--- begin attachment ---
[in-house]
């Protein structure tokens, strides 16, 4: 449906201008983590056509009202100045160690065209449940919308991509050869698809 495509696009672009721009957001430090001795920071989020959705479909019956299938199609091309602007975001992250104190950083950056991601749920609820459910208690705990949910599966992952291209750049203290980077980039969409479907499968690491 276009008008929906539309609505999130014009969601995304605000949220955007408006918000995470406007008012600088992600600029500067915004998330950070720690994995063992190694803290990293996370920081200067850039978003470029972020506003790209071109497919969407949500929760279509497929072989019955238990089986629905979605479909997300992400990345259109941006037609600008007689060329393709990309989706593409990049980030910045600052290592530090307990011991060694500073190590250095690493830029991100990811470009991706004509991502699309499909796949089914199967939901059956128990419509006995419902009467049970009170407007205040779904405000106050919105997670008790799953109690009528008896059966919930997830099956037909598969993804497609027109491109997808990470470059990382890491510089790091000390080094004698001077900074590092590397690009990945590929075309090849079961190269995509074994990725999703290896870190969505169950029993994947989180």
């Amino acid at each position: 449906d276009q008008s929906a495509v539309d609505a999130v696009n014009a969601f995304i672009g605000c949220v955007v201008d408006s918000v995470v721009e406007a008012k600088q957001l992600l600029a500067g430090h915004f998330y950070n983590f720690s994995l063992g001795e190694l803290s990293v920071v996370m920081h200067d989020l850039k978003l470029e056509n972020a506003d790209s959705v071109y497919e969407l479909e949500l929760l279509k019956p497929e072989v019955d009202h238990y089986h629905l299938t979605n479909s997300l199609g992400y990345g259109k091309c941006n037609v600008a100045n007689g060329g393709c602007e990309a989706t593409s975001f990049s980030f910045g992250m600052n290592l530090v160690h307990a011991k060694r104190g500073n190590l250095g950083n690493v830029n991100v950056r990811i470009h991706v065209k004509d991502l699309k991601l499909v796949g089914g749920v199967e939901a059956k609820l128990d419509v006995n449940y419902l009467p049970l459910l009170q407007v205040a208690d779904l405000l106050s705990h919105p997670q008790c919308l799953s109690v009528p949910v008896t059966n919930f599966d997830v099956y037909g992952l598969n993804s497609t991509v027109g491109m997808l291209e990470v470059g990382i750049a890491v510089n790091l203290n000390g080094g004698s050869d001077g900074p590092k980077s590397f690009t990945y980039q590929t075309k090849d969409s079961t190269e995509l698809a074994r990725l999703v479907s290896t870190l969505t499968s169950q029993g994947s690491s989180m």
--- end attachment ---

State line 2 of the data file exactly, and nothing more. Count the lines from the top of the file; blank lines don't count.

């Protein structure tokens, strides 16, 4: 449906201008983590056509009202100045160690065209449940919308991509050869698809 495509696009672009721009957001430090001795920071989020959705479909019956299938199609091309602007975001992250104190950083950056991601749920609820459910208690705990949910599966992952291209750049203290980077980039969409479907499968690491 276009008008929906539309609505999130014009969601995304605000949220955007408006918000995470406007008012600088992600600029500067915004998330950070720690994995063992190694803290990293996370920081200067850039978003470029972020506003790209071109497919969407949500929760279509497929072989019955238990089986629905979605479909997300992400990345259109941006037609600008007689060329393709990309989706593409990049980030910045600052290592530090307990011991060694500073190590250095690493830029991100990811470009991706004509991502699309499909796949089914199967939901059956128990419509006995419902009467049970009170407007205040779904405000106050919105997670008790799953109690009528008896059966919930997830099956037909598969993804497609027109491109997808990470470059990382890491510089790091000390080094004698001077900074590092590397690009990945590929075309090849079961190269995509074994990725999703290896870190969505169950029993994947989180």